Dish in Form of Seashell
Egyptian, Classical, Ancient Near Eastern Art
On View: Egyptian Orientation Gallery, 3rd Floor
Ancient Egyptian artists produced vessels in both glass and faience, producing different effects with each material.
The Egyptians began manufacturing glass vessels during the Eighteenth Dynasty reign of Thutmose III (circa 1479–1425 B.C.E.). Early examples, valued for their rarity and beauty, were luxury items used to store precious oils and perfumes. Craftsmen produced striking effects by adding threads of colored glass to a vessel’s surface while it was still hot and then dragging a pointed object across the surface to produce festooned patterns. The artist who made the fish flask shown here indicated the animal’s scales by pressing blue powdered glass down into the interior.
Early scholars often incorrectly characterized faience as simply an inexpensive substitute for glass, but recent research suggests that the Egyptians favored the material because of its attractive color and its association with water, the source of creation. A characteristic type of Eighteenth Dynasty faience vessel is the shallow bowl. Early in the dynasty, artists painted the interiors of these bowls with marsh scenes including fish and water plants; later painters introduced human figures.
ca. 1390-1292 B.C.E.
7/8 x 2 5/8 x 4 5/8 in. (2.2 x 6.6 x 11.7 cm) (show scale)
Charles Edwin Wilbour Fund
Speckled blue, brown and white glass dish in the shape of a long un-ribbed sea shell. The interior of the dish has more white and brown areas than does the exterior. All colors are opaque.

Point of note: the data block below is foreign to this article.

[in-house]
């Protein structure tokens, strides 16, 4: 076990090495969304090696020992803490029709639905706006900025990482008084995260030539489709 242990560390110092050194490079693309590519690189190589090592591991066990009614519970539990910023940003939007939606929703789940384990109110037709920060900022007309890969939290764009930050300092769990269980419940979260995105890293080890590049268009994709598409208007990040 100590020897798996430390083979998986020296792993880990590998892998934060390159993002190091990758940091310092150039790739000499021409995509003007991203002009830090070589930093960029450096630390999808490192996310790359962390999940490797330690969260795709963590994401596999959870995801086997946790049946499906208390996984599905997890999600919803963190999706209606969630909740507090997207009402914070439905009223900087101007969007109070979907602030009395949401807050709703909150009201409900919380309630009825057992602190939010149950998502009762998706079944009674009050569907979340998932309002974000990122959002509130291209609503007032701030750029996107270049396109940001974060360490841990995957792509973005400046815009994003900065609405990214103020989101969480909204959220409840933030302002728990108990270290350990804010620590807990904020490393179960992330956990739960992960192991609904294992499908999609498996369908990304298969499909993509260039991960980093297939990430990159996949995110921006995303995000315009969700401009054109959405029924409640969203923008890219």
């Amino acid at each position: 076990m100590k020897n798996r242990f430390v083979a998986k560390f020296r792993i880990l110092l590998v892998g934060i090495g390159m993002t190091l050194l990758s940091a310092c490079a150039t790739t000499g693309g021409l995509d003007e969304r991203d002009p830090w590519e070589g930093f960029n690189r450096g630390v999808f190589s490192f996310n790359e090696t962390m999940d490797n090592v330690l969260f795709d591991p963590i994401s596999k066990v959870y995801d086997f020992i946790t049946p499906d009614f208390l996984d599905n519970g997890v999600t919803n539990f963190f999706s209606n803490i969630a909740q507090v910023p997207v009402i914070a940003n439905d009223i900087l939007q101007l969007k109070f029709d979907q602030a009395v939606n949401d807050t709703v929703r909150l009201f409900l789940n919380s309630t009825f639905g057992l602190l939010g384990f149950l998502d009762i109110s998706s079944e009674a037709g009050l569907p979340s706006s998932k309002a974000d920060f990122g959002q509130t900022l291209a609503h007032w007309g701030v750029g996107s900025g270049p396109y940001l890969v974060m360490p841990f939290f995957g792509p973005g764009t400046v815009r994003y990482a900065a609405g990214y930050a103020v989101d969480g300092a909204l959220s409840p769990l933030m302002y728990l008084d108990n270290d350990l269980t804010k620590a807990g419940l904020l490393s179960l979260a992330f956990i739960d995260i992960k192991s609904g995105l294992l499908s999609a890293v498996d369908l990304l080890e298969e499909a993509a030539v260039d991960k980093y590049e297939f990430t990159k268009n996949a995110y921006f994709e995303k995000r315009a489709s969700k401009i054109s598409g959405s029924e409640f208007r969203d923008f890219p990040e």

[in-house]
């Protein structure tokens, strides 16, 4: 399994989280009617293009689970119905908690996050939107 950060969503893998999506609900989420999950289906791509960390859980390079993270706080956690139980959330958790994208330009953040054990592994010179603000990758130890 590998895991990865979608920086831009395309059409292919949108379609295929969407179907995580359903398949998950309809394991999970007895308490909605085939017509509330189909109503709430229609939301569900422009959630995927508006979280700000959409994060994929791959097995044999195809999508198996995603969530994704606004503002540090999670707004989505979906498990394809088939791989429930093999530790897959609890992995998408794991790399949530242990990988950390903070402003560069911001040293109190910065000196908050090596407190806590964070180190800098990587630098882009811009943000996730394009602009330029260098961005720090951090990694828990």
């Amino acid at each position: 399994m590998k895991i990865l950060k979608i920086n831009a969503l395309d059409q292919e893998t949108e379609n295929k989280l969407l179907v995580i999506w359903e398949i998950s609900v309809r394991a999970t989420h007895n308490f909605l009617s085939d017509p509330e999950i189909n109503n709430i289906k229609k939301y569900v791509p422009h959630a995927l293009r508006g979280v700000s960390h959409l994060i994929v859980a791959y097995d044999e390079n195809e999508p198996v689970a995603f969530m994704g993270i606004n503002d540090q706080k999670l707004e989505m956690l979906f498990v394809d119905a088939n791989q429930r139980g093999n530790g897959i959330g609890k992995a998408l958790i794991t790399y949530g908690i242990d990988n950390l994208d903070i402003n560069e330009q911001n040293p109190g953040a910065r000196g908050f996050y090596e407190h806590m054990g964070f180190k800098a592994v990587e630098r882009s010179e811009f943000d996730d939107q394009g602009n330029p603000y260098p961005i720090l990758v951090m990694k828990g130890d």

Condition: Long crack through dish at one end.
Dish in Form of Seashell, ca. 1390-1292 B.C.E. Glass, 7/8 x 2 5/8 x 4 5/8 in. (2.2 x 6.6 x 11.7 cm). Brooklyn Museum, Charles Edwin Wilbour Fund, 37.599E. Creative Commons-BY (Photo: Brooklyn Museum, CUR.37.599E_view1.jpg)
. Brooklyn Museum photograph
"CUR" at the beginning of an image file name means that the image was created by a curatorial staff member. These study images may be digital point-and-shoot photographs, when we don\'t yet have high-quality studio photography, or they may be scans of older negatives, slides, or photographic prints, providing historical documentation of the object.
You may download and use Brooklyn Museum images of this three-dimensional work in accordance with a Creative Commons license
. Fair use, as understood under the United States Copyright Act, may also apply.
Please include caption information from this page and credit the Brooklyn Museum. If you need a high resolution file, please fill out our online application form
For further information about copyright, we recommend resources at the United States Library of Congress
, Cornell University
, Copyright and Cultural Institutions: Guidelines for U.S. Libraries, Archives, and Museums
, and Copyright Watch
For more information about the Museum's rights project, including how rights types are assigned, please see our blog posts on copyright
If you have any information regarding this work and rights to it, please contact firstname.lastname@example.org
Not every record you will find here is complete. More information is available for some works than for others, and some entries have been updated more recently. Records are frequently reviewed and revised, and we welcome
any additional information you might have.